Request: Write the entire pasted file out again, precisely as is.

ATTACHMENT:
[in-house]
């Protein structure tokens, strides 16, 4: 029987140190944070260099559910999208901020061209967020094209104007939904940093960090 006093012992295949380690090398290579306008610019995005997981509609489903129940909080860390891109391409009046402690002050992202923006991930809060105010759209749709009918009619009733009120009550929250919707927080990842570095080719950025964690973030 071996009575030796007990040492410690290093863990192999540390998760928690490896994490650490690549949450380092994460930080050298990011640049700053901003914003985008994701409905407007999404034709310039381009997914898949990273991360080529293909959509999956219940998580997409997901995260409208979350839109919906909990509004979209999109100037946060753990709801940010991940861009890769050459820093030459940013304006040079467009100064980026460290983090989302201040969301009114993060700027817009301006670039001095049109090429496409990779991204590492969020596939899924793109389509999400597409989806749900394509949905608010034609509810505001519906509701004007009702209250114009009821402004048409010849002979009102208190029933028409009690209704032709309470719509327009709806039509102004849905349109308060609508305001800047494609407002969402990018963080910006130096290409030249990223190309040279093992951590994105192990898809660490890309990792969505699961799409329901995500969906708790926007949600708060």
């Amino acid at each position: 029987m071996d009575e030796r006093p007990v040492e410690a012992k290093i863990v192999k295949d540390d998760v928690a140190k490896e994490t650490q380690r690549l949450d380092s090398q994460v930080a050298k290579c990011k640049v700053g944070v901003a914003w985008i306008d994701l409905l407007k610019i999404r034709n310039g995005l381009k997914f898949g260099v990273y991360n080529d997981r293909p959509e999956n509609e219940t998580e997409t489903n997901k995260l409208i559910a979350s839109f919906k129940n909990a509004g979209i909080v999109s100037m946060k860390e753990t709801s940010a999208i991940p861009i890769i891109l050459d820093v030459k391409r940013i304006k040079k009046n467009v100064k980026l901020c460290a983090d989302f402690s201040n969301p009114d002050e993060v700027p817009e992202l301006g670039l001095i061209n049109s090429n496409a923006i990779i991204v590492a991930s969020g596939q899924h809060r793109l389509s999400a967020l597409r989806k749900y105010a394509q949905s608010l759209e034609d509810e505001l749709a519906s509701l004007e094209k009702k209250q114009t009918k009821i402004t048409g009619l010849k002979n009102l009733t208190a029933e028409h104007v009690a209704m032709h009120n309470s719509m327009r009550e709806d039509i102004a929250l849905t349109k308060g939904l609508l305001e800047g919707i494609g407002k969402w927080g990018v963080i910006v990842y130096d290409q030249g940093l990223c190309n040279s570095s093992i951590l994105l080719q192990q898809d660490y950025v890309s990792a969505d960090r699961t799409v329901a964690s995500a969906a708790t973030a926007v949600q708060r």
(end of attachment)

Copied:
[in-house]
């Protein structure tokens, strides 16, 4: 029987140190944070260099559910999208901020061209967020094209104007939904940093960090 006093012992295949380690090398290579306008610019995005997981509609489903129940909080860390891109391409009046402690002050992202923006991930809060105010759209749709009918009619009733009120009550929250919707927080990842570095080719950025964690973030 071996009575030796007990040492410690290093863990192999540390998760928690490896994490650490690549949450380092994460930080050298990011640049700053901003914003985008994701409905407007999404034709310039381009997914898949990273991360080529293909959509999956219940998580997409997901995260409208979350839109919906909990509004979209999109100037946060753990709801940010991940861009890769050459820093030459940013304006040079467009100064980026460290983090989302201040969301009114993060700027817009301006670039001095049109090429496409990779991204590492969020596939899924793109389509999400597409989806749900394509949905608010034609509810505001519906509701004007009702209250114009009821402004048409010849002979009102208190029933028409009690209704032709309470719509327009709806039509102004849905349109308060609508305001800047494609407002969402990018963080910006130096290409030249990223190309040279093992951590994105192990898809660490890309990792969505699961799409329901995500969906708790926007949600708060």
């Amino acid at each position: 029987m071996d009575e030796r006093p007990v040492e410690a012992k290093i863990v192999k295949d540390d998760v928690a140190k490896e994490t650490q380690r690549l949450d380092s090398q994460v930080a050298k290579c990011k640049v700053g944070v901003a914003w985008i306008d994701l409905l407007k610019i999404r034709n310039g995005l381009k997914f898949g260099v990273y991360n080529d997981r293909p959509e999956n509609e219940t998580e997409t489903n997901k995260l409208i559910a979350s839109f919906k129940n909990a509004g979209i909080v999109s100037m946060k860390e753990t709801s940010a999208i991940p861009i890769i891109l050459d820093v030459k391409r940013i304006k040079k009046n467009v100064k980026l901020c460290a983090d989302f402690s201040n969301p009114d002050e993060v700027p817009e992202l301006g670039l001095i061209n049109s090429n496409a923006i990779i991204v590492a991930s969020g596939q899924h809060r793109l389509s999400a967020l597409r989806k749900y105010a394509q949905s608010l759209e034609d509810e505001l749709a519906s509701l004007e094209k009702k209250q114009t009918k009821i402004t048409g009619l010849k002979n009102l009733t208190a029933e028409h104007v009690a209704m032709h009120n309470s719509m327009r009550e709806d039509i102004a929250l849905t349109k308060g939904l609508l305001e800047g919707i494609g407002k969402w927080g990018v963080i910006v990842y130096d290409q030249g940093l990223c190309n040279s570095s093992i951590l994105l080719q192990q898809d660490y950025v890309s990792a969505d960090r699961t799409v329901a964690s995500a969906a708790t973030a926007v949600q708060r």